References:

  1. Bouffet E, Mottolese C, Jouvet A et al. Etoposide and thiotepa followed by ABMT (autologous bone marrow transplantation) in children and young adults with high-grade gliomas. Eur J Cancer 1997; 33(1):91-5.
  2. Heideman RL, Douglass EC, Krance RA et al. High-dose chemotherapy and autologous bone marrow rescue followed by interstitial and external-beam radiotherapy in newly diagnosed pediatric malignant gliomas. J Clin Oncol 1993; 11(8):1458-65.
  3. Finlay JL, Goldman S, Wong MC et al. Pilot study of high-dose thiotepa and etoposide with autologous bone marrow rescue in children and young adults with recurrent CNS tumors. The Children's Cancer Group. J Clin Oncol 1996; 14(9):2495-503.
  4. Linassier C, Benboubker L, Velut S et al. High-dose BCNU with ABMT followed by radiation therapy in the treatment of supratentorial glioblastoma multiforme. Bone Marrow Transplant 1996; 18 Suppl 1:S69-72.
  5. Fernandez-Hidalgo OA, Vanaclocha V, Vieitez JM et al. High-dose BCNU and autologous progenitor cell transplantation given with intra-arterial cisplatinum and simultaneous radiotherapy in the treatment of high-grade gliomas: benefit for selected patients. Bone Marrow Transplant 1996; 18(1):143-9.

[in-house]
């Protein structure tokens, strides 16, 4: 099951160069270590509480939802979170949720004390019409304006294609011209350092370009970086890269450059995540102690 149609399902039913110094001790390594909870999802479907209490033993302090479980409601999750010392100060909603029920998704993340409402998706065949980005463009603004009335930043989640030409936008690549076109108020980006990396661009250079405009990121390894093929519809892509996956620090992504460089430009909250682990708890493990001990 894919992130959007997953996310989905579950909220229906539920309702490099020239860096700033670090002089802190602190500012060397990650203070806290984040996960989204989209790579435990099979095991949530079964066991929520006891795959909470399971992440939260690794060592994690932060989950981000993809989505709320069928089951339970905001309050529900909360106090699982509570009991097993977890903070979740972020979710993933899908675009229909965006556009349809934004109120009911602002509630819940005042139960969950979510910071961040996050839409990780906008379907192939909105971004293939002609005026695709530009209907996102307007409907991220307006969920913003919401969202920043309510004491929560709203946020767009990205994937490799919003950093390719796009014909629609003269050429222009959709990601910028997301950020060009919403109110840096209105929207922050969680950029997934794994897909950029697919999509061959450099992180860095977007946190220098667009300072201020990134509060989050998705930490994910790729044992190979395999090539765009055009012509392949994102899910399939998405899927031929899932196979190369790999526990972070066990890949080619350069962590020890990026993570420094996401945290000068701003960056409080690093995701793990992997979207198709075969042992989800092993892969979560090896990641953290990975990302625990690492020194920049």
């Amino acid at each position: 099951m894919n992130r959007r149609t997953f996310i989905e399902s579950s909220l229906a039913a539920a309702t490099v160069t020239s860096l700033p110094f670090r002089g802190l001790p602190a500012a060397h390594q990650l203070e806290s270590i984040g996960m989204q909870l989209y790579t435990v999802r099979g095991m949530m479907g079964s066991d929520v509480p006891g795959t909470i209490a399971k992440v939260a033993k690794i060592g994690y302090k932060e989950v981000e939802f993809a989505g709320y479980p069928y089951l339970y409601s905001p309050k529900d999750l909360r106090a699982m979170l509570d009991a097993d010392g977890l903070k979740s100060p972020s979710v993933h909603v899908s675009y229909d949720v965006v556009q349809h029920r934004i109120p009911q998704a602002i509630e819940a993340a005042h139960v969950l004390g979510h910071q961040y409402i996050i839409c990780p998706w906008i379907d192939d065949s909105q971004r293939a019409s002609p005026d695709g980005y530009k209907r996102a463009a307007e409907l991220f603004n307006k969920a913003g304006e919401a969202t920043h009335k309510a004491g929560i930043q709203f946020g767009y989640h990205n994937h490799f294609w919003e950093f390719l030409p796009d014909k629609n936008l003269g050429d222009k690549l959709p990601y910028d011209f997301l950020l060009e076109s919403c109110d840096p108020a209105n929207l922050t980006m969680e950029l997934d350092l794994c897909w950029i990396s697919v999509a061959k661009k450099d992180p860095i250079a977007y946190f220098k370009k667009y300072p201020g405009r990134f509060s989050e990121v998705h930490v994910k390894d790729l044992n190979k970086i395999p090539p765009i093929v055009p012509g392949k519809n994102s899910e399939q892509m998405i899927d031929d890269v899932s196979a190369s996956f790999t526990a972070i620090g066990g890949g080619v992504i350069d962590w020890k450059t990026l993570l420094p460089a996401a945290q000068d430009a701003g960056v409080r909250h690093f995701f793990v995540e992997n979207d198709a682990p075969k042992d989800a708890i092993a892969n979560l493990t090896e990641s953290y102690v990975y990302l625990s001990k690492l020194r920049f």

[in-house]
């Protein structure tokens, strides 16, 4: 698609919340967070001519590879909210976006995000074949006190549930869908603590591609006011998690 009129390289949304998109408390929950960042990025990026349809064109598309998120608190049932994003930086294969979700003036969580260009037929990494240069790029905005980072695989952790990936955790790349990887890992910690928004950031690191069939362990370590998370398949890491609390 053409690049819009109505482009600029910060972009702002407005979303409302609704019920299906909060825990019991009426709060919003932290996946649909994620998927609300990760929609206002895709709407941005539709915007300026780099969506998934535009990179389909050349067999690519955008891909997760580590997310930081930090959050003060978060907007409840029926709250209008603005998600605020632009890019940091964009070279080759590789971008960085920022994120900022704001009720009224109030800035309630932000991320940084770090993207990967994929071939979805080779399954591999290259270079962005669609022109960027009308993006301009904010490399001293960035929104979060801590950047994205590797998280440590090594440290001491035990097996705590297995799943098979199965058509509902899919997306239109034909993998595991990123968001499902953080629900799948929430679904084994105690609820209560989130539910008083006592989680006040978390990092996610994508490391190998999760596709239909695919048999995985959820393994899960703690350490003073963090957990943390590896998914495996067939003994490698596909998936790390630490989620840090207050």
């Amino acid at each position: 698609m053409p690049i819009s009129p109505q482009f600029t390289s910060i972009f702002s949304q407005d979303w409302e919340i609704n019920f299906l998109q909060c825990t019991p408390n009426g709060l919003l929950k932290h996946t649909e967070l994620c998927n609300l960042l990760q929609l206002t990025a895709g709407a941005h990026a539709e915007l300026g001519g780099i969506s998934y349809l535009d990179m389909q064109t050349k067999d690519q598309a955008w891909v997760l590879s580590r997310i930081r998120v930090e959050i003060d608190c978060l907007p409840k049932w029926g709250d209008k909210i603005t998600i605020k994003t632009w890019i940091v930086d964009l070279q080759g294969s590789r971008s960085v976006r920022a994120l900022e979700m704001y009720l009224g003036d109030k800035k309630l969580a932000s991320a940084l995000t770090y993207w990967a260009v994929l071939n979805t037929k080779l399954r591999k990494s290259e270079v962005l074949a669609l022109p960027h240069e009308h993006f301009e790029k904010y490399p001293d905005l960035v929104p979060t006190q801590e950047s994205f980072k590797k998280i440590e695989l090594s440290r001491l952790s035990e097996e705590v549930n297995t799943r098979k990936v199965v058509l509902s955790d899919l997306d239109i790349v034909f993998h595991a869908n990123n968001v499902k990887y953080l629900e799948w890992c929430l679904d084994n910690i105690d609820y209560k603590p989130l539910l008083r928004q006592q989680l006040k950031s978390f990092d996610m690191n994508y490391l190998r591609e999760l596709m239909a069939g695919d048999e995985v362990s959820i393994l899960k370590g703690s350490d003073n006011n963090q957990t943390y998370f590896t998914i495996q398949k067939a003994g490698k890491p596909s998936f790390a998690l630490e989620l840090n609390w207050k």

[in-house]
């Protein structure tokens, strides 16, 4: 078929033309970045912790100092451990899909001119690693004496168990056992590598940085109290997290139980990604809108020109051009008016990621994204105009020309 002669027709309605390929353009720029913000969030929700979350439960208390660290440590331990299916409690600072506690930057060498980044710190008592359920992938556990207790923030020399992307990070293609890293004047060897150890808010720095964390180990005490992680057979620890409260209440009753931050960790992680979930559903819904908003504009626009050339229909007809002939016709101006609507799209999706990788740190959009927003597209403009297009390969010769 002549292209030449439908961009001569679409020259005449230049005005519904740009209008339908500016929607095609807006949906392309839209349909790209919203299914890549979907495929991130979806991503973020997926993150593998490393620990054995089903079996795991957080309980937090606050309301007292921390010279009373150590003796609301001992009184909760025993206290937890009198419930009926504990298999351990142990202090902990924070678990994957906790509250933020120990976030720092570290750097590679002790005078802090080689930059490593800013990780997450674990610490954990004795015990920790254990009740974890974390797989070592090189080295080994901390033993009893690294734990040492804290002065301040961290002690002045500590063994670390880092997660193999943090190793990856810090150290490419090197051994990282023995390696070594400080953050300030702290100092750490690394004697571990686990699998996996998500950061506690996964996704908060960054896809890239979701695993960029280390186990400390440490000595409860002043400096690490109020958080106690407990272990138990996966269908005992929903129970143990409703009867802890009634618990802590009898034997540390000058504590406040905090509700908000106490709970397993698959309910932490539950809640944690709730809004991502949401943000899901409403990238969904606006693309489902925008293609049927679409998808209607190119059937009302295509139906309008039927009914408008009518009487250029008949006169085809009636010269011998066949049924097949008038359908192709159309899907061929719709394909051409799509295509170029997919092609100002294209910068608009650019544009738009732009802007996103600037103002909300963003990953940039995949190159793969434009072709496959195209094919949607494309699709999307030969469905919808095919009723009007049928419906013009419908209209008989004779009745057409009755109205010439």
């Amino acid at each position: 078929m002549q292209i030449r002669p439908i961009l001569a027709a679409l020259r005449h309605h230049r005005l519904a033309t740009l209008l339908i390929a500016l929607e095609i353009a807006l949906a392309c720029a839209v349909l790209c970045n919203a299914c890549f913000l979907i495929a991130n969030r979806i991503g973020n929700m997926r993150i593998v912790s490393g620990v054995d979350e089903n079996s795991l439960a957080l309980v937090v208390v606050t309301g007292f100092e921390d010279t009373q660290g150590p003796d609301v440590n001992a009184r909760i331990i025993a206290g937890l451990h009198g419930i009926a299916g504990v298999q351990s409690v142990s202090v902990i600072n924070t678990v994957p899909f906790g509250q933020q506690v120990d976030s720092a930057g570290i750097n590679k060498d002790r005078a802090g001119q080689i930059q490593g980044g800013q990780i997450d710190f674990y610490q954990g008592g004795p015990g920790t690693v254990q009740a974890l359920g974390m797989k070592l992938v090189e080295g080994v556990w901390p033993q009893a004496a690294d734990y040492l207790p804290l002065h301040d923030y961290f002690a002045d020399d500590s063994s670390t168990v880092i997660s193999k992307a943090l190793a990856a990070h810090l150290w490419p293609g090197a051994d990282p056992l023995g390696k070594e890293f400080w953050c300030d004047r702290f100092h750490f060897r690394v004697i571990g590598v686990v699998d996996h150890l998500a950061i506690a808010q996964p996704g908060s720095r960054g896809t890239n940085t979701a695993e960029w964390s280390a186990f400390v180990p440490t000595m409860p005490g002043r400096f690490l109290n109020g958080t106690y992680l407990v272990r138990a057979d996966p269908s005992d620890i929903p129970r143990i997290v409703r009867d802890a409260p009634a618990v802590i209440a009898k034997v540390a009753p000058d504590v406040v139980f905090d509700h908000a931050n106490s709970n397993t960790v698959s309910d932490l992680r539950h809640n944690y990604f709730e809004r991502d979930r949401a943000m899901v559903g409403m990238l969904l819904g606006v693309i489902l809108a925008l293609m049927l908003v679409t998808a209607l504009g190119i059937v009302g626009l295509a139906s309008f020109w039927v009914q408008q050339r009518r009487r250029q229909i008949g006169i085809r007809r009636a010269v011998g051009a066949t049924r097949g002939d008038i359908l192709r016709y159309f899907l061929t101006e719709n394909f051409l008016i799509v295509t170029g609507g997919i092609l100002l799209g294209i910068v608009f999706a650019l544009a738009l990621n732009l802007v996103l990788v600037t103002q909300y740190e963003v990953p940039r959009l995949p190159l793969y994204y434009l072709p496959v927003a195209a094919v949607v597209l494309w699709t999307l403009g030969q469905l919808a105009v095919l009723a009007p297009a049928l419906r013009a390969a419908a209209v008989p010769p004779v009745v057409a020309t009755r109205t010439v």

6. Brandes AA, Palmisano V, Pasetto LM et al. High-dose chemotherapy with bone marrow rescue for high-grade gliomas in adults. Cancer Invest 2001; 19(1):41-8.
  7. Bouffet E, Raquin M, Doz F et al. Radiotherapy followed by high dose busulfan and thiotepa: a prospective assessment of high dose chemotherapy in children with diffuse pontine gliomas. Cancer 2000; 88(3):685-92.
  8. Cairncross G, Swinnen L, Bayer R et al. Myeloablative chemotherapy for recurrent aggressive oligodendroglioma. Neuro Oncol 2000; 2(2):114-9.